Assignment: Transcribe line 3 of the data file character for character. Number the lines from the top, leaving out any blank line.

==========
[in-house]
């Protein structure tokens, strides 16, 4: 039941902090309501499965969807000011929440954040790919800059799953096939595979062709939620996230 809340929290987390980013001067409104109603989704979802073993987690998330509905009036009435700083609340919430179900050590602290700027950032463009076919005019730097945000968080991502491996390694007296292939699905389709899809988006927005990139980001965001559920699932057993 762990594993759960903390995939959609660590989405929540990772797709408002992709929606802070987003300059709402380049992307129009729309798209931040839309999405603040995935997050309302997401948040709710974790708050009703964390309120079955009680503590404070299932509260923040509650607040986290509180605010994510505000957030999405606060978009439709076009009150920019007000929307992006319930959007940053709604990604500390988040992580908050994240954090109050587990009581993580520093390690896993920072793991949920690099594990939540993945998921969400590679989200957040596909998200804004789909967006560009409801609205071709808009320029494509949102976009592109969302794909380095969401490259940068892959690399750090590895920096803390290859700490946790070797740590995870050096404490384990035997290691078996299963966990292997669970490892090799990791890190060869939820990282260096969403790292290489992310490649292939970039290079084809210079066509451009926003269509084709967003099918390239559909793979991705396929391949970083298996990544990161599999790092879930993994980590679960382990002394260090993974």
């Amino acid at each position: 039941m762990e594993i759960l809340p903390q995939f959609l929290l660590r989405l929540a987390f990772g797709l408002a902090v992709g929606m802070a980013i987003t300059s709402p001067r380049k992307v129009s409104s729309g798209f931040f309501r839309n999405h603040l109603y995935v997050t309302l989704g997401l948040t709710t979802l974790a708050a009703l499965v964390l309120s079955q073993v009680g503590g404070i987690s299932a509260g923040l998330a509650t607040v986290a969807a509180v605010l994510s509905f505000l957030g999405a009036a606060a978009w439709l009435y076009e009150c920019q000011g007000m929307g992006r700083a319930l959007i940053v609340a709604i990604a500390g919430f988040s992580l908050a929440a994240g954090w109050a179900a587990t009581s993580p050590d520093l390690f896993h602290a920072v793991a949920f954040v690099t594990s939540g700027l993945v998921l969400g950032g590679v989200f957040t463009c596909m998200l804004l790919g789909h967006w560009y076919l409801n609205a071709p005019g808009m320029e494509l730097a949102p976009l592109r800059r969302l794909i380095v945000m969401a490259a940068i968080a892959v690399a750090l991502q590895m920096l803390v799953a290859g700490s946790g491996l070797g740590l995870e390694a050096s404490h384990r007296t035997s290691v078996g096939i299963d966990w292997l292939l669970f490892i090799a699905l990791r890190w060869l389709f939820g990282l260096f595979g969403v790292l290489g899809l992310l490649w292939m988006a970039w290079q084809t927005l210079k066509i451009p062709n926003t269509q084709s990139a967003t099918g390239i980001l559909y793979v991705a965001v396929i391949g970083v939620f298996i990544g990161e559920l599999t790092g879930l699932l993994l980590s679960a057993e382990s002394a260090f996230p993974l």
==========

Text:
């Amino acid at each position: 039941m762990e594993i759960l809340p903390q995939f959609l929290l660590r989405l929540a987390f990772g797709l408002a902090v992709g929606m802070a980013i987003t300059s709402p001067r380049k992307v129009s409104s729309g798209f931040f309501r839309n999405h603040l109603y995935v997050t309302l989704g997401l948040t709710t979802l974790a708050a009703l499965v964390l309120s079955q073993v009680g503590g404070i987690s299932a509260g923040l998330a509650t607040v986290a969807a509180v605010l994510s509905f505000l957030g999405a009036a606060a978009w439709l009435y076009e009150c920019q000011g007000m929307g992006r700083a319930l959007i940053v609340a709604i990604a500390g919430f988040s992580l908050a929440a994240g954090w109050a179900a587990t009581s993580p050590d520093l390690f896993h602290a920072v793991a949920f954040v690099t594990s939540g700027l993945v998921l969400g950032g590679v989200f957040t463009c596909m998200l804004l790919g789909h967006w560009y076919l409801n609205a071709p005019g808009m320029e494509l730097a949102p976009l592109r800059r969302l794909i380095v945000m969401a490259a940068i968080a892959v690399a750090l991502q590895m920096l803390v799953a290859g700490s946790g491996l070797g740590l995870e390694a050096s404490h384990r007296t035997s290691v078996g096939i299963d966990w292997l292939l669970f490892i090799a699905l990791r890190w060869l389709f939820g990282l260096f595979g969403v790292l290489g899809l992310l490649w292939m988006a970039w290079q084809t927005l210079k066509i451009p062709n926003t269509q084709s990139a967003t099918g390239i980001l559909y793979v991705a965001v396929i391949g970083v939620f298996i990544g990161e559920l599999t790092g879930l699932l993994l980590s679960a057993e382990s002394a260090f996230p993974l």